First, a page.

Yesterday we got to start "kangaroo care" with sweet Becca. Being the mom and all, I got to go first, but John got his turn today. Hence, the names: John is now Captain Kangaroo, and Becca is my sweet little Roo. John does not yet know about his new name. I thought I'd go public first so that he can't fight it too much. So all you who have been known (for reasons unknown to me) to call my husband "Little Johnny Trombone," feel free to add this name to your repertoire.
Apart from being a children's t.v. star from the late '70's, how does one become Captain Kangaroo, you ask? Here's an explanation of kangaroo care from the March of Dimes website:
"Kangaroo care is the practice of holding your diapered baby on your bare chest (if you're the father) or between your breasts (if you're the mother), with a blanket draped over your baby's back. This skin-to-skin contact benefits both you and your baby.
You may be a little nervous about trying kangaroo care. If your baby is very small or sick, you may be afraid you'll hurt him. But you won't. Your baby knows your scent, touch and the rhythms of your speech and breathing, and he will enjoy feeling that closeness with you. Kangaroo care can help your baby:
- Maintain his body warmth
- Regulate his heart and breathing rates
- Gain weight
- Spend more time in deep sleep
- Spend more time being quiet and alert and less time crying
- Have a better chance of successful breastfeeding (kangaroo care can improve the mother's breastmilk production)
Kangaroo care has emotional benefits for you, too. It builds your confidence as you provide intimate care that can improve your baby's health and well being. You are giving something special to your baby that only you can give. By holding your baby skin-to-skin, you will feel the experience of new parenthood and closeness to your baby. Kangaroo care is healing in many ways, for both you and your baby.
Ask your NICU staff about its policy on kangaroo care. Some NICUs postpone kangaroo care until the infant is medically stable, while others use it from birth onward. Kangaroo care is safe and beneficial, even if your baby is connected to machines. Whatever your situation, kangaroo care is a precious way to be close to your baby. You will cherish this time.
Kangaroo Care: The Best You Can Do to Help Your Preterm Infant, by Susan M. Luddington-Hoe and Susan K. Golant (Bantam Books, 1993). "
Essentially, then, we got to hold Becca for the first time this weekend! It was so crazy and wonderful and slightly awkward. Since she can't maintain her own body temperature, we have to be really quick when moving her from her isolette to her "pouch" under the blankets, gown, etc. on our chests. You basically get her cuddled in there and don't move her. We each got to hold her like that for a little more than an hour. She's still got all her machines and leads hooked up to her, so you've got wires hanging everywhere, and it's hard to even see her just beneath your chin, but you could feel her squirming! John asked what it felt like yesterday, and the best analogy I could come up with is that it felt like holding a hamster in your hand. And, truth be told, Becca's really not all that much bigger than a hamster. She's definitely smaller than your average Guinea pig. But she's as slobbery as a kid with a candy apple! She left quite the little slobber pile on my chest when she was done. And she seems to be great keeping her body temperature up. She appears to take after her sister, Sasha, whose average body temp while sleeping is approximately 650 degrees. She was a hot little tamale!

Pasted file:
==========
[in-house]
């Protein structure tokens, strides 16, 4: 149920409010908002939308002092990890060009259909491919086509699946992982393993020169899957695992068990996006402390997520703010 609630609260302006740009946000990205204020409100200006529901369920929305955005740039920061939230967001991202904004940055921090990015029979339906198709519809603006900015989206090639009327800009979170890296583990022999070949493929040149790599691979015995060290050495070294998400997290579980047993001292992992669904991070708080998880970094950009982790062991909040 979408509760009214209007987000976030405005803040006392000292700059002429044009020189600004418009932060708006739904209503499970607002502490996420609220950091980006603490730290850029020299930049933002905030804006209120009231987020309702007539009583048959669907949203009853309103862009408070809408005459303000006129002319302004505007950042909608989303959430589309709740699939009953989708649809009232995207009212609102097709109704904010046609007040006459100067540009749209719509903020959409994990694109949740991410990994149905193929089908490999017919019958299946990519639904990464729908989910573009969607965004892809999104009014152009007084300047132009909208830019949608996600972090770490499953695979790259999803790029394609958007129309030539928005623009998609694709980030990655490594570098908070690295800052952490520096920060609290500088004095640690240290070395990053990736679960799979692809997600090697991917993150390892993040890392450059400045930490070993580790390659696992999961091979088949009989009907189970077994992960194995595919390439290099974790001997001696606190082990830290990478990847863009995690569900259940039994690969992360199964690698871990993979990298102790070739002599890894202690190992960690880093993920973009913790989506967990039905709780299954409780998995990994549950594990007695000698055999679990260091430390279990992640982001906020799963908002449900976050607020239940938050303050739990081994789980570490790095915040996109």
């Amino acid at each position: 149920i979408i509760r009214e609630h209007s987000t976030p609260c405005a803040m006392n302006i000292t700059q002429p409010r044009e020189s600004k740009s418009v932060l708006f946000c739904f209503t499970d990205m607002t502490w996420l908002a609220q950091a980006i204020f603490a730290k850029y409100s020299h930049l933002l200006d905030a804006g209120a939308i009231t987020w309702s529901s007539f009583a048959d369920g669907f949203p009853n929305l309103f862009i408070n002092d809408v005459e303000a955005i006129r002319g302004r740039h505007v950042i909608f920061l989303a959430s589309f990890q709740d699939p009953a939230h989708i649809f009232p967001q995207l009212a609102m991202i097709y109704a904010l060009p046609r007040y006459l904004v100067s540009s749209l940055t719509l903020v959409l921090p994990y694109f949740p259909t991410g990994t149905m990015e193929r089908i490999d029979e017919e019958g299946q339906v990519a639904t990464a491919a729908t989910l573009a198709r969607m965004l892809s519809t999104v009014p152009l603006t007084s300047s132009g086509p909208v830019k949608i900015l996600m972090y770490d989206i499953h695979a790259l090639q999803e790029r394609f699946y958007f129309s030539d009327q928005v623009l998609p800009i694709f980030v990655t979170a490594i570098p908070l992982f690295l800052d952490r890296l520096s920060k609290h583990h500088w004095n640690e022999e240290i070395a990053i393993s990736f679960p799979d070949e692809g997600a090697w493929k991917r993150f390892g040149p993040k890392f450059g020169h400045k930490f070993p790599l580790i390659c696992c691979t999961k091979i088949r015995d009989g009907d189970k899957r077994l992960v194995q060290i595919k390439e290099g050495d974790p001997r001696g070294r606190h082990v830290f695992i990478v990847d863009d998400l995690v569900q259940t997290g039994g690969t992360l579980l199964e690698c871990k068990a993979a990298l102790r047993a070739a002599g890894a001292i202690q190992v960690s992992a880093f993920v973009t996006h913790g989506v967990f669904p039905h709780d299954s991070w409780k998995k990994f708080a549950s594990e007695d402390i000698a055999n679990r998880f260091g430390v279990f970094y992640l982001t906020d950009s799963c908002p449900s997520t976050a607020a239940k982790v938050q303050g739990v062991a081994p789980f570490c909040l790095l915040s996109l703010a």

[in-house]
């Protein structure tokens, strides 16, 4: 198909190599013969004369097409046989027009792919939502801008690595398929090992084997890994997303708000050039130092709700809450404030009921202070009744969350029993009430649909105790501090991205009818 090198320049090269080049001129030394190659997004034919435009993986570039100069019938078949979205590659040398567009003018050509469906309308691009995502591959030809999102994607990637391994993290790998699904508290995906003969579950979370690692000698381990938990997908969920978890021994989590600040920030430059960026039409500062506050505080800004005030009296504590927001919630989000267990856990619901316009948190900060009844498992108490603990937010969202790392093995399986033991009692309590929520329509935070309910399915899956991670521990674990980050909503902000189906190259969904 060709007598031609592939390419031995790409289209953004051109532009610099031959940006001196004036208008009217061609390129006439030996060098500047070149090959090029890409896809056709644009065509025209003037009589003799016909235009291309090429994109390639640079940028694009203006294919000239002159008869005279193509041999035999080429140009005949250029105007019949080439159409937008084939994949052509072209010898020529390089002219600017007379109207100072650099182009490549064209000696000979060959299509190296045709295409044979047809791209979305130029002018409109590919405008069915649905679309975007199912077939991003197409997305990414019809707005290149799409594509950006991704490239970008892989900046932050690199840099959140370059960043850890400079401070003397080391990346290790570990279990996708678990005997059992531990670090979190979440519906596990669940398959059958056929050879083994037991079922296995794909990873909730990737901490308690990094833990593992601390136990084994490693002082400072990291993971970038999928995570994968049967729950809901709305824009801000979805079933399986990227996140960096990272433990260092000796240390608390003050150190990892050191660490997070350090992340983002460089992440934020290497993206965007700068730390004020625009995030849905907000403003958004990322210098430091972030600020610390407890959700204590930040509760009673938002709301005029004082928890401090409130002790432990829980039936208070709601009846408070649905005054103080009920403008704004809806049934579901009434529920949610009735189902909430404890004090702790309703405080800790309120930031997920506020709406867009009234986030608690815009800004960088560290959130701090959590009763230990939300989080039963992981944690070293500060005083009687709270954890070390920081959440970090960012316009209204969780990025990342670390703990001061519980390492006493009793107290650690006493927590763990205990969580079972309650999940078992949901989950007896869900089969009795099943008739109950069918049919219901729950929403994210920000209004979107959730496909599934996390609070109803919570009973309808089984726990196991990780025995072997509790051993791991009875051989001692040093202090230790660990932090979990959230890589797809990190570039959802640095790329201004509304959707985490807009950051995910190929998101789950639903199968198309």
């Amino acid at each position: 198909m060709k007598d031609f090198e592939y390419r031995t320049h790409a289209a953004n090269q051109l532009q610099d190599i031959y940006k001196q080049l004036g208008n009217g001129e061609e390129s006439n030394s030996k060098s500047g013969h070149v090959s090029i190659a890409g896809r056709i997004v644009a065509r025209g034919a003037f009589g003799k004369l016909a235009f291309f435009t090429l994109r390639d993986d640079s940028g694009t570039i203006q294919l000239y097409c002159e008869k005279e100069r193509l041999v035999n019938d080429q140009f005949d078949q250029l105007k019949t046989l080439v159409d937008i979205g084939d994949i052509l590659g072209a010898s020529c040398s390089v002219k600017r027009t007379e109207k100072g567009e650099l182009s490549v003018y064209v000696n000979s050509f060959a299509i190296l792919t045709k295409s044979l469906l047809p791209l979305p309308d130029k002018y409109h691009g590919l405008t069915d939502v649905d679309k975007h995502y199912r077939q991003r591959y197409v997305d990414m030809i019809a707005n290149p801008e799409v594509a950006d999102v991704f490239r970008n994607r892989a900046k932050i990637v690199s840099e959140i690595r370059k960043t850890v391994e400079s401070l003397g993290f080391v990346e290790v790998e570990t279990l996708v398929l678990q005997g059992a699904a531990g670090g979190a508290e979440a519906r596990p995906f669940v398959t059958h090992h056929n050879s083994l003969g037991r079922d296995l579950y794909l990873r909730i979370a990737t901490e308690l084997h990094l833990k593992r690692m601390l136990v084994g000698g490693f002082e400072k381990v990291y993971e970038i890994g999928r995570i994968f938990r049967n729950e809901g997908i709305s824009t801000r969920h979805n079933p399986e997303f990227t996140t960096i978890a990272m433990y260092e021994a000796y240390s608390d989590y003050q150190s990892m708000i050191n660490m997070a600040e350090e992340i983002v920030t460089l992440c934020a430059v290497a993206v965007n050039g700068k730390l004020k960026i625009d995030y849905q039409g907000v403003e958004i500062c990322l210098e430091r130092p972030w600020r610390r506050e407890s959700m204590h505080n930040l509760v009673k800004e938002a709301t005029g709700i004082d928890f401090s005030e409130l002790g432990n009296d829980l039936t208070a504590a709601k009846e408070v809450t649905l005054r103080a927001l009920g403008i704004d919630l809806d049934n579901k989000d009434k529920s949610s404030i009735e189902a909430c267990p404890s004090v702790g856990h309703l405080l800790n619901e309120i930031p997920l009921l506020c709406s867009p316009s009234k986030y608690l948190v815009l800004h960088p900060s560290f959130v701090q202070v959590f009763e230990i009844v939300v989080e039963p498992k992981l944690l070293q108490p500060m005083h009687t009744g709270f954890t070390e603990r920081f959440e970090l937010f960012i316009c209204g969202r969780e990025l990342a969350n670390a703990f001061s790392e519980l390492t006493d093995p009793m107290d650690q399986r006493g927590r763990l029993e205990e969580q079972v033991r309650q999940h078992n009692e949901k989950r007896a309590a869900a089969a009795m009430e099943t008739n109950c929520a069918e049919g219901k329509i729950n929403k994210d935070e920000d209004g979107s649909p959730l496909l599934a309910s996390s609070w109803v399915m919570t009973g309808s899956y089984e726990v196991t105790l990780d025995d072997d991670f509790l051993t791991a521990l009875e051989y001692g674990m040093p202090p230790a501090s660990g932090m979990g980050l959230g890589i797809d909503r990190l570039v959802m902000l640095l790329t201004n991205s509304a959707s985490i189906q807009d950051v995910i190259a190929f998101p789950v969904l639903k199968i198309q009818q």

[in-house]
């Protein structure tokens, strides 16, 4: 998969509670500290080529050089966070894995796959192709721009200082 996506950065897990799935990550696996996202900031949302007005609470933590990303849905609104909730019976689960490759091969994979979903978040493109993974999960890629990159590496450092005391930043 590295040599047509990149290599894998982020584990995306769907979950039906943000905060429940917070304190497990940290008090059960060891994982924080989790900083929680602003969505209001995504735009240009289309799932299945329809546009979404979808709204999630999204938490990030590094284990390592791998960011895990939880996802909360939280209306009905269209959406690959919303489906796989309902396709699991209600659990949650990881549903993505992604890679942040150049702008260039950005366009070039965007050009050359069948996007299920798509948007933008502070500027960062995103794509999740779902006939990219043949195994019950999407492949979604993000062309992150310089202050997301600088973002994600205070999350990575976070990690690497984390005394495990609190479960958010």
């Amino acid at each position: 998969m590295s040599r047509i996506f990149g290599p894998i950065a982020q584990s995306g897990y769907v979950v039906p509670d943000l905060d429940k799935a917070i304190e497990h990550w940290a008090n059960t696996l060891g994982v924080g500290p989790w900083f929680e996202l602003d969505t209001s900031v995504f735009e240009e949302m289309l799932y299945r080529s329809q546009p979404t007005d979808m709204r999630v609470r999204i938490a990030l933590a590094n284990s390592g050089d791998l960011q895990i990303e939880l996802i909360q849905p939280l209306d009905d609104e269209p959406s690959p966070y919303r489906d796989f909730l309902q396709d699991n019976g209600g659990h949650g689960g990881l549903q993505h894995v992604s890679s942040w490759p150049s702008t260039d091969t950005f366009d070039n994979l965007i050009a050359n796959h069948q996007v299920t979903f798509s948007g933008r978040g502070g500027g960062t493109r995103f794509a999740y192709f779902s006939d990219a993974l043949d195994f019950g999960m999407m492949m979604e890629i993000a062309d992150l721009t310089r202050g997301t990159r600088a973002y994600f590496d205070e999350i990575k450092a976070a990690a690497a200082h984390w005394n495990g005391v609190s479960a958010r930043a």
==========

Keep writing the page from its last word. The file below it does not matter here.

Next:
She's not as little as she used to be, though! This week she hit a major milestone - 1 POUND! Last night she even weighed in at 500 grams (just over 17 ounces). If you remember from previous entries, 500 grams was the magic number we were hoping and praying she'd get to before she was born. According to all the experts, she needed to be 500 grams in order to have a chance at living - in order to be "viable." Of course, these experts had never met Becca or the amazing community that surrounds her. Starting out at only 370 grams, she proved to be far more than viable! As I've said before, she's quite the amazing little girl, and she's received care that rivals her amazing-ness (or amazingosity?). I usually think about what a miracle she is - but today I'm struck with what a miracle it all is. That is, I firmly believe that it has taken the incredible mix of a baby with the strongest will to live I've ever witnessed, a phenomenal staff of nurses, doctors, and therapists at a cutting-edge facility, and the incredible and expansive support system that can only be called the body of Christ. I know neither we nor Becca could have made it this far without each other and without you. So, again, thanks for all your support. Keep those miraculous thoughts coming!
As for an update on her physical condition - Becca's holding strong, but her infection does seem to be lingering in her PICC line, so they are thinking about removing it. Thus far, they've decided not to because removing it (and eventually replacing it in a few days) would be tough on her, so I think they are basically holding out and hoping that it clears up soon. She's way better than she was a few days ago, so I'm hoping that a few more days of antibiotics will take care of the problem. Unfortunately, though, they are going to wait to resume feedings until she's finished her antibiotics. The infection has caused an ilius (which I think is basically a blockage in her intestines, but I'm really unclear on this point) that makes them hesitant to put her back on the milk, but they think it will likely resolve itself as the infection clears up. But all in all, she's doing great...and so are we, now that we've finally gotten to hold our baby girl!